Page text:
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Discussion Starter #1 (Edited)
We frequently see questions regarding hub centric rings so we decided to put this thread together to help answer some of these questions.

First, some terms you will need to know.

  • “Hub Centric Wheels”

Hub centric wheels have a center bore that matches the vehicle’s hub pilot.

  • “Non Hub Centric Wheels”

Non hub centric wheels have a larger center bore than the vehicles hub pilot.

What are hub centric rings?​

Hub centric rings, typically made of plastic or metal, are designed and used to fill the gap between the hub pilot of the vehicle and the center bore of the wheel.

Here's what the hub pilot, the center bore of a wheel, and hub centric rings look like:





What purpose do hub centric rings serve?

A hub centric ring’s sole purpose is to help align and center the wheel and tire assembly on the vehicle’s hub pilot. Once the wheel assembly is torqued, the hub centric ring’s job is complete. Hub rings help reduce and can eliminate wheel and tire vibrations caused during installation.

Do all wheels need hub centric rings?

No, not all wheels need hub centric rings.

Wheels that are “Hub Centric” for the vehicle will fit over the vehicles hub pilot without any gap. All original equipment and some aftermarket wheels are hub centric but most aftermarket wheels are not hub centric.

Wheels that are "Non Hubcentric" can be mounted without hub rings if the proper time and care it taken to center the wheel on the vehicles hub during installation.

I read that you have to run hub centric rings on non hub centric wheels or the lug nuts/studs will break do to extra load. Is this
true?

This is not the case. The vehicles hub pilot, studs, and lug nuts are not load bearing. What actually holds a wheel on the vehicle is force friction that is created once the lug nuts are torqued to specifications set by the vehicle manufacturer.

How are hub centric rings sized?

Hub centric rings are sized by the outer diameter to inner diameter. The outer diameter is the hub bore of the wheel and the inner diameter is the hub pilot on the vehicle.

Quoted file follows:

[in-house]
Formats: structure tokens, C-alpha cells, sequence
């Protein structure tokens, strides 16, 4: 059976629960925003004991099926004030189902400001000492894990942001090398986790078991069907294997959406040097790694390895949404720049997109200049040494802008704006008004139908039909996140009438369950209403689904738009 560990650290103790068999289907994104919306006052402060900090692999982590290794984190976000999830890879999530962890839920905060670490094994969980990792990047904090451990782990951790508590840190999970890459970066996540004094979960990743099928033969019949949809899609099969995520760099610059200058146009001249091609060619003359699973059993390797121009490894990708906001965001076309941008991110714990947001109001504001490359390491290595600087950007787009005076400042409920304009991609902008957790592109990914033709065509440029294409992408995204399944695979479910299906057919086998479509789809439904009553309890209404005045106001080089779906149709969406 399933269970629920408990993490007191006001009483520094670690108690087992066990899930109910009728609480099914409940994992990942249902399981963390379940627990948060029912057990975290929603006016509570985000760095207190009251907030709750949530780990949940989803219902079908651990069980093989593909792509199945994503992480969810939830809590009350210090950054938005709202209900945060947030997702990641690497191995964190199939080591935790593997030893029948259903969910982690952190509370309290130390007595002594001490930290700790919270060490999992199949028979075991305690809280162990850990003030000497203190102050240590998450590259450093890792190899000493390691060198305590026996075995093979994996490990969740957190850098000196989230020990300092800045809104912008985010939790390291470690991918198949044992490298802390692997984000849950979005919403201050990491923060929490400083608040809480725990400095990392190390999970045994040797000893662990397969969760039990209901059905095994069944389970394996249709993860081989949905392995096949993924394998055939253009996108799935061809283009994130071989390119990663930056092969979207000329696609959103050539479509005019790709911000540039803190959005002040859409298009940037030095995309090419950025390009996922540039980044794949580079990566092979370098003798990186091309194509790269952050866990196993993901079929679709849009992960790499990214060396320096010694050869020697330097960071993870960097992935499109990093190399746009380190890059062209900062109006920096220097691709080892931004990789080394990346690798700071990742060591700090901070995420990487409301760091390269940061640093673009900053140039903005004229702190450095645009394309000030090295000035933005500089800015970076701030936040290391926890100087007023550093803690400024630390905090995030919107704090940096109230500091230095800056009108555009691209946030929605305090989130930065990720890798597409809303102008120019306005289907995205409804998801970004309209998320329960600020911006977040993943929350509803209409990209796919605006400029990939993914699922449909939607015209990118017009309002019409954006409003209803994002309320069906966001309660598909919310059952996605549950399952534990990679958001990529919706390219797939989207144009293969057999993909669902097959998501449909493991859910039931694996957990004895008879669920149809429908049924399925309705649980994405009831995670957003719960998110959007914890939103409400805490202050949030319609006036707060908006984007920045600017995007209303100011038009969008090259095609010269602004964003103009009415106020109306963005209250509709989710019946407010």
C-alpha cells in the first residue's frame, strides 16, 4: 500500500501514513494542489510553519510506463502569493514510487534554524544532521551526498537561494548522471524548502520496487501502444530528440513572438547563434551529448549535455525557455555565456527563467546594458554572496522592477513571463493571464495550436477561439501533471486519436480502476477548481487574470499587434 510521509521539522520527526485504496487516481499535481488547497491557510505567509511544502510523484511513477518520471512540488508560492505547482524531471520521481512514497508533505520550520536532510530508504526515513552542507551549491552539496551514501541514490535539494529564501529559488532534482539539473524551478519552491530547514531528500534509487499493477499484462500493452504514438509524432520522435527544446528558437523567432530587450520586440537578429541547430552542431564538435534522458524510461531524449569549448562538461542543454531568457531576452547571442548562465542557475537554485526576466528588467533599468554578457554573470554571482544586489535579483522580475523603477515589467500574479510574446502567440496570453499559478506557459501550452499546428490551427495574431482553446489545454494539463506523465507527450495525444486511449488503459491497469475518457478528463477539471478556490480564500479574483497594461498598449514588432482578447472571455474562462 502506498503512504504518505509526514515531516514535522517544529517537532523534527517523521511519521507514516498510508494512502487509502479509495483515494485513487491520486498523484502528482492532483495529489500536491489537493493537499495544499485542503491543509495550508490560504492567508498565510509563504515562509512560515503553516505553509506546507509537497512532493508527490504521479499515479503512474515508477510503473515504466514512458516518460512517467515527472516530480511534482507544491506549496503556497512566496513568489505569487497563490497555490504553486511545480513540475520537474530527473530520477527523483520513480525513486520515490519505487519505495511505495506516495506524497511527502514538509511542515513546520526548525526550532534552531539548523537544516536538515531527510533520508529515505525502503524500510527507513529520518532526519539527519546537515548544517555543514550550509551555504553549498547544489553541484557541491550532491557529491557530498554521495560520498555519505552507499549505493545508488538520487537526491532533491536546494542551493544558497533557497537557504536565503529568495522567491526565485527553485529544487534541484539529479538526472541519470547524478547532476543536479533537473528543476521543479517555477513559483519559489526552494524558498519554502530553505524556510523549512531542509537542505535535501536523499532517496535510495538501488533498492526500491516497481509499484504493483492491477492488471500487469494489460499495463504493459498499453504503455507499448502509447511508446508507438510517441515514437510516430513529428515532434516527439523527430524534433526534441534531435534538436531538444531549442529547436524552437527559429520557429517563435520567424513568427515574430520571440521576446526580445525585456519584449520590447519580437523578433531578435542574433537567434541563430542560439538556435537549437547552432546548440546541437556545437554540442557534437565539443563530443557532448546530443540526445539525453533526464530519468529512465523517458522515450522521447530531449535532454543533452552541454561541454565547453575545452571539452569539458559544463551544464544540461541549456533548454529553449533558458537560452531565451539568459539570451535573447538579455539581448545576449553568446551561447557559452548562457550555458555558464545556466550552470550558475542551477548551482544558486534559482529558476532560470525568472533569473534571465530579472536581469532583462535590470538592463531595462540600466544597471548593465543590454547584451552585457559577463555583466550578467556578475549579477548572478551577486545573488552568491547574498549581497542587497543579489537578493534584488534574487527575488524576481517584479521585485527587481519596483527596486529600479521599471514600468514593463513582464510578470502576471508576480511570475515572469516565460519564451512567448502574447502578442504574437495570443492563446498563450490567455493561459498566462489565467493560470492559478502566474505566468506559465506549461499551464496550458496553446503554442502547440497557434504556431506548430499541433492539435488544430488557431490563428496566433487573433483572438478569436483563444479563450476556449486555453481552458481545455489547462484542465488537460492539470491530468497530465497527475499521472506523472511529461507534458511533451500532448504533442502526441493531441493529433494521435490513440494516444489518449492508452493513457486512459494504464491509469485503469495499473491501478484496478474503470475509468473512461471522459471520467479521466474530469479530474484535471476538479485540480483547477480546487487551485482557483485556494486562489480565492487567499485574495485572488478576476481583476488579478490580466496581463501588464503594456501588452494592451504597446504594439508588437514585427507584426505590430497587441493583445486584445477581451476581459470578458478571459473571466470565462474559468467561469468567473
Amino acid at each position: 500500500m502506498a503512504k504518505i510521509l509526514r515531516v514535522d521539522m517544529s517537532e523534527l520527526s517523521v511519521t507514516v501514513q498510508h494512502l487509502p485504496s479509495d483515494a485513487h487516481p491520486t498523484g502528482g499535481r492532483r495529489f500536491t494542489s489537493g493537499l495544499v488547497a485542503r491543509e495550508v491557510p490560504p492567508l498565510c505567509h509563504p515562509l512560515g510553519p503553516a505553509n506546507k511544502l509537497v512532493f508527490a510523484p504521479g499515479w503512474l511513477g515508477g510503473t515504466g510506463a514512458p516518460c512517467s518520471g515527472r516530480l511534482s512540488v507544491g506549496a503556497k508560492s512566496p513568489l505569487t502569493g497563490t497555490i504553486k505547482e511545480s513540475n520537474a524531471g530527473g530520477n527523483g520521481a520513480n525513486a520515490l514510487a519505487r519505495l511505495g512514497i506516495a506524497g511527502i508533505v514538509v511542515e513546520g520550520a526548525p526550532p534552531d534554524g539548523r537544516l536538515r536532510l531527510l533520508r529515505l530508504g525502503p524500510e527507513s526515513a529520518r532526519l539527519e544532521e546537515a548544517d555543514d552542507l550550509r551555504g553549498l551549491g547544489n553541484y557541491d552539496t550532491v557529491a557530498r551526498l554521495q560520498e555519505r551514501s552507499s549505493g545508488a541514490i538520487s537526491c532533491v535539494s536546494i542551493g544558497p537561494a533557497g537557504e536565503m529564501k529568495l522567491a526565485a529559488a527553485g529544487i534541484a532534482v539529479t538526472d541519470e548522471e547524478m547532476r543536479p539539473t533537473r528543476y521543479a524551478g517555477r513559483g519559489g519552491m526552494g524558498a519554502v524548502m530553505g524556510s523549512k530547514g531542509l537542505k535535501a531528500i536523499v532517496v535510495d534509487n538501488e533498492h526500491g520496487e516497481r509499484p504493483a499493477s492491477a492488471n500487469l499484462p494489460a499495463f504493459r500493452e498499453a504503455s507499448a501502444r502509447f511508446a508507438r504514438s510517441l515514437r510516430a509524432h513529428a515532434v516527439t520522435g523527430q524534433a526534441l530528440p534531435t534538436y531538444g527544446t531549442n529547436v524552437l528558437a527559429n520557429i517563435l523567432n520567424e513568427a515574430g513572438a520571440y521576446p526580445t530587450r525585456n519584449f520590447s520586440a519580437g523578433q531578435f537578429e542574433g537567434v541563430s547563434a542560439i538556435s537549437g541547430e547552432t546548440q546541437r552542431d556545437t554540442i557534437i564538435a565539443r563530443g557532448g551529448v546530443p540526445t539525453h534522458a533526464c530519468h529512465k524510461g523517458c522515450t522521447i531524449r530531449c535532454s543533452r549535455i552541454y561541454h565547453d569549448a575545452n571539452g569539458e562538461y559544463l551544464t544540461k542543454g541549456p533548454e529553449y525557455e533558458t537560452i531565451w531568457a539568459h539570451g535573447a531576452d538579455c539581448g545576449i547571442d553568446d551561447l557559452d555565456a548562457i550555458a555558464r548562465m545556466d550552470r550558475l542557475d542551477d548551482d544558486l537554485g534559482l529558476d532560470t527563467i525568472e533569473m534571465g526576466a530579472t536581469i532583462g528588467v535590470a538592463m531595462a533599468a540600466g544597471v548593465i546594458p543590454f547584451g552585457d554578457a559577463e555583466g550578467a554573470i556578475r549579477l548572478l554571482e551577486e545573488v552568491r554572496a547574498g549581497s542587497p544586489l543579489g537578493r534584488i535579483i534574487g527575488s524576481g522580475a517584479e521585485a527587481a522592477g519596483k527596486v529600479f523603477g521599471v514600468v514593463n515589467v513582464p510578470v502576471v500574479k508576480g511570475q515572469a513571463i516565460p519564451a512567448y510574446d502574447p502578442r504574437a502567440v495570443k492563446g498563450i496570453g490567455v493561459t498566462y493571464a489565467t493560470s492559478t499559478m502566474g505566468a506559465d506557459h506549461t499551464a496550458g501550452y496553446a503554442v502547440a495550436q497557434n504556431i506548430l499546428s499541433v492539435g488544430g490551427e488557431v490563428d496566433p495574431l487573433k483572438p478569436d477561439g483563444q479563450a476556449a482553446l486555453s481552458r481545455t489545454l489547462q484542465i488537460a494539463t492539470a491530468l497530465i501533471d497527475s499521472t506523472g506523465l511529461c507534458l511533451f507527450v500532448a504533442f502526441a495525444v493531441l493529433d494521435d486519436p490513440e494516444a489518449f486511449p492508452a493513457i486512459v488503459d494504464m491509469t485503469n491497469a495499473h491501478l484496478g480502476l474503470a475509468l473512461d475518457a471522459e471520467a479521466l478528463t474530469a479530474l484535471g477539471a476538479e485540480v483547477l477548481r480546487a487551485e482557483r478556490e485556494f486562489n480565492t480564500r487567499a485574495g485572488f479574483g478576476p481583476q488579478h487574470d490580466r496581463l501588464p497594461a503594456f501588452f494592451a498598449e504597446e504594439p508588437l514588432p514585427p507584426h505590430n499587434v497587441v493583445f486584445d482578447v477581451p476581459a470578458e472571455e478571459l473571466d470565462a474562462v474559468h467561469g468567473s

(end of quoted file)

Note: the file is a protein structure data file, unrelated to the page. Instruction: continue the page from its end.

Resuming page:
Here's an example:

The hub pilot on a 2000 Nissan Altima is 66.1mm. The hub bore on the 17x7 Konig Unknown (a popular wheel for this application) is 73.1mm. From looking at the hub pilot and hub bore specs, we know there is a 7mm. gap. To fill this gap a hub centric ring is used. The correct ring size for this particular application is 73.1(Outer Diameter) to 66.1(Inner Diameter).


Which material is better, aluminum or plastic?

There is a lot of debate on which material is best and there are Pros and Cons to both. Here's our take on the subject.

If you live in an area where snow and road salt is present, or in an area around the ocean, plastic rings are best used. Unlike the metal aluminum rings, the plastic rings will not oxidize and corrode.

If you push your vehicle to the limits and are constantly on the brakes, like when road racing for example, a metal hub centric ring is best used. Contrary to what you may read, under heavy braking or racing situations, plastic rings can deteriorate from the heat being generated. The heat can break down the plastic material making it brittle which can ultimately lead to the ring braking. Although rare and under extreme conditions, the plastic ring can completely melt and deform.

If your vehicle is mainly used as a daily driver, pick one and go with it, either one will get the job done.

Discount Tire Direct includes hub centric rings FREE of charge (when applicable) with every set of wheels we sell. We also sell hub centric ring sets in both plastic and aluminum for only $15.00. This price does include FREE shipping so if you need a set of hub centric rings, give us a call at 1.888.459.4080 and anyone of our agents would be happy to set you up.
 

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The hub pilot sticking through the brake rotor isn't intended to be load bearing. The load is carried by the metal-on-metal friction generated by the wheel being clamped against the brake disc/drum by the torqued lug nuts.
The hub doesn't carry the load, but it does center the wheel in a hubcentric fitment. All of the wheels I've owned, either OEM or aftermarket, for my Mustang, Subaru, and Cadillac have noticeable play in the mounting holes around the wheel studs. If the hub wasn't there to center the wheel, you could easily move the wheel off center. In that case, properly torquing the conical lug nuts would pull the wheel into a centered position, of course, which would make the wheel lug-centric.
 
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